I stopped wanting to die when I started to believe I am a creature that is worthy of love, not in despite of my struggles but because of them. Because of the ways they make me the person I am today. I stopped wanting to die when I stopped feeling like a parasite and truly embraced the beliefs I’ve always held but never applied to myself; humans are social animals. The very foundations of our evolution as a species have been innovation, intelligence, diversity and in my opinion most importantly, interdependence. That’s why ants dominate underground and that’s why we dominate on land. None of us exist without support from others. None of us. None. Though I might not have the normal symbols of status and power to offer loved ones – money, a career, regular “achievements”, my offerings are, nonetheless, precious to the people who know me and who love me.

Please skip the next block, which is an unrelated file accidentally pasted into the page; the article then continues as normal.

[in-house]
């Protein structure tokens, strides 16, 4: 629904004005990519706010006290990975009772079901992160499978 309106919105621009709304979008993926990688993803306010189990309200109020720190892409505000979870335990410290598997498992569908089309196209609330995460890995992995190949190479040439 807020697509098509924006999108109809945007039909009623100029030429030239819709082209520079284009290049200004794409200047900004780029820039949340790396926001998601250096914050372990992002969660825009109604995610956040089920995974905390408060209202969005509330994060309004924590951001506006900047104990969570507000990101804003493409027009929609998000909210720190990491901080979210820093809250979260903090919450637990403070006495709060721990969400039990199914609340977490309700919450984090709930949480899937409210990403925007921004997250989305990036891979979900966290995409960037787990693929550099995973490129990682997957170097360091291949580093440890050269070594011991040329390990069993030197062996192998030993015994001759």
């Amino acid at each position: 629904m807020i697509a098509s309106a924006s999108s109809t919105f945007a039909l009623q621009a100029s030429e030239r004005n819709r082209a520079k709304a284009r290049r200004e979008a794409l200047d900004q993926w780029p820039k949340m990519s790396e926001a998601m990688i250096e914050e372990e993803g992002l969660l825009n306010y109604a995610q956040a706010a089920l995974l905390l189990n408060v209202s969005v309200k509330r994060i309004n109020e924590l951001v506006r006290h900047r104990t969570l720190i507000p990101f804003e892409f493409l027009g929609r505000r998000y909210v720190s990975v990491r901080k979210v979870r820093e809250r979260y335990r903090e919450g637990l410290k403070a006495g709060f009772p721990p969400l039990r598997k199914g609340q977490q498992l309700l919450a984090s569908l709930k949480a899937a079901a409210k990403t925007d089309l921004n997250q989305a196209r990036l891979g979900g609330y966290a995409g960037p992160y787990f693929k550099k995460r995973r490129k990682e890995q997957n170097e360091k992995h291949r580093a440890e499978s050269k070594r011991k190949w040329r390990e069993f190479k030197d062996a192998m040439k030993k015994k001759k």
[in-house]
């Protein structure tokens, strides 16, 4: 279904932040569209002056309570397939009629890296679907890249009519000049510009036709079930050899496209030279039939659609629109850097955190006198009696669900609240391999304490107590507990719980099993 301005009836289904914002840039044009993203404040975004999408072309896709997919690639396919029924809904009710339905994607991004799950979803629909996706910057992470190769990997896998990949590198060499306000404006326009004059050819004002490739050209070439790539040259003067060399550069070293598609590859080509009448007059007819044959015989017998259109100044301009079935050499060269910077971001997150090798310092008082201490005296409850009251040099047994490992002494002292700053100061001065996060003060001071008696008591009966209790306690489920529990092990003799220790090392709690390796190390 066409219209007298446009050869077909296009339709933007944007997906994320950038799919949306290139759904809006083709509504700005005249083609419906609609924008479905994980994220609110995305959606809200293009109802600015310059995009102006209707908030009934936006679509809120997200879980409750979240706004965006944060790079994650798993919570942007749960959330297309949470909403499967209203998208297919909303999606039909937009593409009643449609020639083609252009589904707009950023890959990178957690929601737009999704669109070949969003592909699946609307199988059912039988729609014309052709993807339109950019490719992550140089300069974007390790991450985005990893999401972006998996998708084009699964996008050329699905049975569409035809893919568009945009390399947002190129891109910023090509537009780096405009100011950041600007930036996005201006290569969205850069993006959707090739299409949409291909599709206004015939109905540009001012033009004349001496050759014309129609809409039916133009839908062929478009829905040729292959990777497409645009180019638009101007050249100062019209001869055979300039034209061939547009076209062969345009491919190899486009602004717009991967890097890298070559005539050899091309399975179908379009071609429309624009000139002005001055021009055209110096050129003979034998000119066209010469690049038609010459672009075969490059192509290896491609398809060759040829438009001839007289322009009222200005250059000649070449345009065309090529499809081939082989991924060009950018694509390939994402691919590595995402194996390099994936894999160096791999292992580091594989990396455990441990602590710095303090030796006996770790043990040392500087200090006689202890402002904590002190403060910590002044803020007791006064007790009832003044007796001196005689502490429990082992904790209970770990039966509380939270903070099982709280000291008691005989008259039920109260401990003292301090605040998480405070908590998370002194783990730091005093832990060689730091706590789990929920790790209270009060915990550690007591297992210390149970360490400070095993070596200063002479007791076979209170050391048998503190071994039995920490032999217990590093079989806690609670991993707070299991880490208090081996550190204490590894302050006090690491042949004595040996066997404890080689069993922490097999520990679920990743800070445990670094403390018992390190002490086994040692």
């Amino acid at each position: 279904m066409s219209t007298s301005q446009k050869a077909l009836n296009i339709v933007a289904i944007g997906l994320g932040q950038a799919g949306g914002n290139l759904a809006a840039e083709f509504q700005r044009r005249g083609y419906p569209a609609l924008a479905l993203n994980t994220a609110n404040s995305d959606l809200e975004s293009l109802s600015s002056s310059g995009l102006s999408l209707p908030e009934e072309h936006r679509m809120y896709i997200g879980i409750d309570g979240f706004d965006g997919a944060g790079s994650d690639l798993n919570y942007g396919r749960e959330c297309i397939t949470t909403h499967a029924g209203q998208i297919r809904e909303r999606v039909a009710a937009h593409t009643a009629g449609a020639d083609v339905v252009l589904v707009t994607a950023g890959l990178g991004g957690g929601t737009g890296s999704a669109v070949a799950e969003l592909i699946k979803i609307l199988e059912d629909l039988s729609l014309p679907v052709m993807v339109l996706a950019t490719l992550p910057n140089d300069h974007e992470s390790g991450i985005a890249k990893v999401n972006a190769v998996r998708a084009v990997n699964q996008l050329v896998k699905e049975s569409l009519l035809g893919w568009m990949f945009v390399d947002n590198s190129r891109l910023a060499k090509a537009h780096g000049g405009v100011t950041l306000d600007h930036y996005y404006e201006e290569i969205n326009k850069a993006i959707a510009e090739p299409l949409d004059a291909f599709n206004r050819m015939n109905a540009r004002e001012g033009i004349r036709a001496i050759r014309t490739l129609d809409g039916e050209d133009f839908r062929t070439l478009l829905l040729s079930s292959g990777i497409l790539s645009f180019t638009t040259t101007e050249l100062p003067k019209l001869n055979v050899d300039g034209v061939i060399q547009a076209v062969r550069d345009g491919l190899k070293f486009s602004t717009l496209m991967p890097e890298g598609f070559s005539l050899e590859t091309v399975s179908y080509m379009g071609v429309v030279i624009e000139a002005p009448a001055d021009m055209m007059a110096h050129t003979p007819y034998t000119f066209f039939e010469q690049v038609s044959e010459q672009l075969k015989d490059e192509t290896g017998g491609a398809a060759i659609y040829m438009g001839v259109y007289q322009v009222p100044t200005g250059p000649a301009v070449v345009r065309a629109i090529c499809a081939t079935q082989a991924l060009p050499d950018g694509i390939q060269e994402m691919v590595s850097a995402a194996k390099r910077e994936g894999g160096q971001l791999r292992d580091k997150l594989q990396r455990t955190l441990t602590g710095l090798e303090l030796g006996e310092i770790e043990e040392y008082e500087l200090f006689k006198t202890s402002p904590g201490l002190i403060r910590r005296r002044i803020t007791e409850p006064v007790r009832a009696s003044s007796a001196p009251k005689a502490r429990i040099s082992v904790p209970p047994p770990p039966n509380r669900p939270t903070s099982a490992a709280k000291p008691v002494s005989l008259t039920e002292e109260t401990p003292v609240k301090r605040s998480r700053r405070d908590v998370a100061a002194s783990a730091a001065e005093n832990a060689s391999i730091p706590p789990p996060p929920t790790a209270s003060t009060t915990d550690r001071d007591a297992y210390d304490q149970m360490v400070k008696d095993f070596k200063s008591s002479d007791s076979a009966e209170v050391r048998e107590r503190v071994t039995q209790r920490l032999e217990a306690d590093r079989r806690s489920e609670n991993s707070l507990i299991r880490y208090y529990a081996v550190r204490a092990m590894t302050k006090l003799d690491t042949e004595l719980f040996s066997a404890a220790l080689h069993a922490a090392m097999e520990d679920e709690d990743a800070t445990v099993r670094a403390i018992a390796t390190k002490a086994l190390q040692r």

Because I am not a parasite. Chronically ill and disabled people are not parasites. We are in configurations of mutualistic symbiosis with those we love and we have much to offer the rest of the world too. Though the things we offer might be quieter, less immediately obvious, they are there and to the ones who adore us, we are irreplaceable.
So yes, sometimes loving me means extra work because I have a body that is prone to failing and that means I have to work harder to inhabit my flesh. But my capacity for giving love is momentous and now, as I learn what it truly means to love myself, I know I am worth the work.